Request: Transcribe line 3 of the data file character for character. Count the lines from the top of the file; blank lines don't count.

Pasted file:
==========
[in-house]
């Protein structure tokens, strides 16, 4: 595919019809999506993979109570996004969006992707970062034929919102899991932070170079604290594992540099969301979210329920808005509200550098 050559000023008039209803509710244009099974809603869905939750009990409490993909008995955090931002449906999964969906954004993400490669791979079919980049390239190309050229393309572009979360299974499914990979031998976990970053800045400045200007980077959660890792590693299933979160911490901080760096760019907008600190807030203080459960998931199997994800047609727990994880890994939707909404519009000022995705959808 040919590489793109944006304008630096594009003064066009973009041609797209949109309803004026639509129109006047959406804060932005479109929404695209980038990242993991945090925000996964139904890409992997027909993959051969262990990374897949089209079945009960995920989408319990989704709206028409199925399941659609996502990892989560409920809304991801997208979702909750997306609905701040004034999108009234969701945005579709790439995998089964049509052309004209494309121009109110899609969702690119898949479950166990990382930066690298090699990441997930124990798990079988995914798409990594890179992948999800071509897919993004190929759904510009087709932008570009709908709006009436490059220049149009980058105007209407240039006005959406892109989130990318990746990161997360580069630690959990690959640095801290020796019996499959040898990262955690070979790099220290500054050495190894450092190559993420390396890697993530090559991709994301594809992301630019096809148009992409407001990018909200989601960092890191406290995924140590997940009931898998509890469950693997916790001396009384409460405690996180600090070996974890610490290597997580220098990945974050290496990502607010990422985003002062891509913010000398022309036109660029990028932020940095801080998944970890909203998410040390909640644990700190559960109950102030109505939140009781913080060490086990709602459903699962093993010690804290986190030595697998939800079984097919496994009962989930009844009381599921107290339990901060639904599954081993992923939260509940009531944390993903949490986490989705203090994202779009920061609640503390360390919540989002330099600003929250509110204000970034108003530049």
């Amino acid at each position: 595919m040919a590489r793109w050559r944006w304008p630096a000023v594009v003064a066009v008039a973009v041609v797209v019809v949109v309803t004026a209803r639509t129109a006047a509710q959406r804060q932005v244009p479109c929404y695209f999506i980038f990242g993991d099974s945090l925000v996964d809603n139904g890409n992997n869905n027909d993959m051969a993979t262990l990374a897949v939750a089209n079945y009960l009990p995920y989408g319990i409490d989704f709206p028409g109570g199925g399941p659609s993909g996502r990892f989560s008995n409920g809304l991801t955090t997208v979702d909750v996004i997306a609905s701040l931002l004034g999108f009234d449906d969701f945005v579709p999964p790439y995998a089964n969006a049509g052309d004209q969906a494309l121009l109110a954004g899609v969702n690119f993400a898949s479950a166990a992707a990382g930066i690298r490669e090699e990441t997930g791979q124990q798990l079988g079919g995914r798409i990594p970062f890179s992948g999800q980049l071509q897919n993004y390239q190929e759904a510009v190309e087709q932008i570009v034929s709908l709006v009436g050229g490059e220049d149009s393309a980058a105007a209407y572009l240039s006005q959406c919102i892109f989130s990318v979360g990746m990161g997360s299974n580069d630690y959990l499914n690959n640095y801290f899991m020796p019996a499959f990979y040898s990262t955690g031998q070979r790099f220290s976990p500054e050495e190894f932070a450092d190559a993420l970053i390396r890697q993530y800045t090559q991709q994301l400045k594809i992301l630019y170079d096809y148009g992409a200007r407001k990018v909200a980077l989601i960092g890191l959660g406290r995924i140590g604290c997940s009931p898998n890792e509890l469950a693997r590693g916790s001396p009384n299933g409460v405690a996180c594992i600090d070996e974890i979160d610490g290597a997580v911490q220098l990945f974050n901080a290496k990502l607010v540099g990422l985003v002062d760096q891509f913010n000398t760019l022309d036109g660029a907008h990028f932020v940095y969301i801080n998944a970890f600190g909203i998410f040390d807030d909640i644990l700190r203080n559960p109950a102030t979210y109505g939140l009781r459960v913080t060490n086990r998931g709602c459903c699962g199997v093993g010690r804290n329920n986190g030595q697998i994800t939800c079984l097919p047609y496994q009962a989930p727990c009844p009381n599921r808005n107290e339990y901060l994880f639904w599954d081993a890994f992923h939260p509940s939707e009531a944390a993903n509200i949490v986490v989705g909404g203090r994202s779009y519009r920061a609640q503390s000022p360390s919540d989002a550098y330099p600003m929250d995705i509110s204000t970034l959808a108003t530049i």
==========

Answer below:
């Amino acid at each position: 595919m040919a590489r793109w050559r944006w304008p630096a000023v594009v003064a066009v008039a973009v041609v797209v019809v949109v309803t004026a209803r639509t129109a006047a509710q959406r804060q932005v244009p479109c929404y695209f999506i980038f990242g993991d099974s945090l925000v996964d809603n139904g890409n992997n869905n027909d993959m051969a993979t262990l990374a897949v939750a089209n079945y009960l009990p995920y989408g319990i409490d989704f709206p028409g109570g199925g399941p659609s993909g996502r990892f989560s008995n409920g809304l991801t955090t997208v979702d909750v996004i997306a609905s701040l931002l004034g999108f009234d449906d969701f945005v579709p999964p790439y995998a089964n969006a049509g052309d004209q969906a494309l121009l109110a954004g899609v969702n690119f993400a898949s479950a166990a992707a990382g930066i690298r490669e090699e990441t997930g791979q124990q798990l079988g079919g995914r798409i990594p970062f890179s992948g999800q980049l071509q897919n993004y390239q190929e759904a510009v190309e087709q932008i570009v034929s709908l709006v009436g050229g490059e220049d149009s393309a980058a105007a209407y572009l240039s006005q959406c919102i892109f989130s990318v979360g990746m990161g997360s299974n580069d630690y959990l499914n690959n640095y801290f899991m020796p019996a499959f990979y040898s990262t955690g031998q070979r790099f220290s976990p500054e050495e190894f932070a450092d190559a993420l970053i390396r890697q993530y800045t090559q991709q994301l400045k594809i992301l630019y170079d096809y148009g992409a200007r407001k990018v909200a980077l989601i960092g890191l959660g406290r995924i140590g604290c997940s009931p898998n890792e509890l469950a693997r590693g916790s001396p009384n299933g409460v405690a996180c594992i600090d070996e974890i979160d610490g290597a997580v911490q220098l990945f974050n901080a290496k990502l607010v540099g990422l985003v002062d760096q891509f913010n000398t760019l022309d036109g660029a907008h990028f932020v940095y969301i801080n998944a970890f600190g909203i998410f040390d807030d909640i644990l700190r203080n559960p109950a102030t979210y109505g939140l009781r459960v913080t060490n086990r998931g709602c459903c699962g199997v093993g010690r804290n329920n986190g030595q697998i994800t939800c079984l097919p047609y496994q009962a989930p727990c009844p009381n599921r808005n107290e339990y901060l994880f639904w599954d081993a890994f992923h939260p509940s939707e009531a944390a993903n509200i949490v986490v989705g909404g203090r994202s779009y519009r920061a609640q503390s000022p360390s919540d989002a550098y330099p600003m929250d995705i509110s204000t970034l959808a108003t530049i």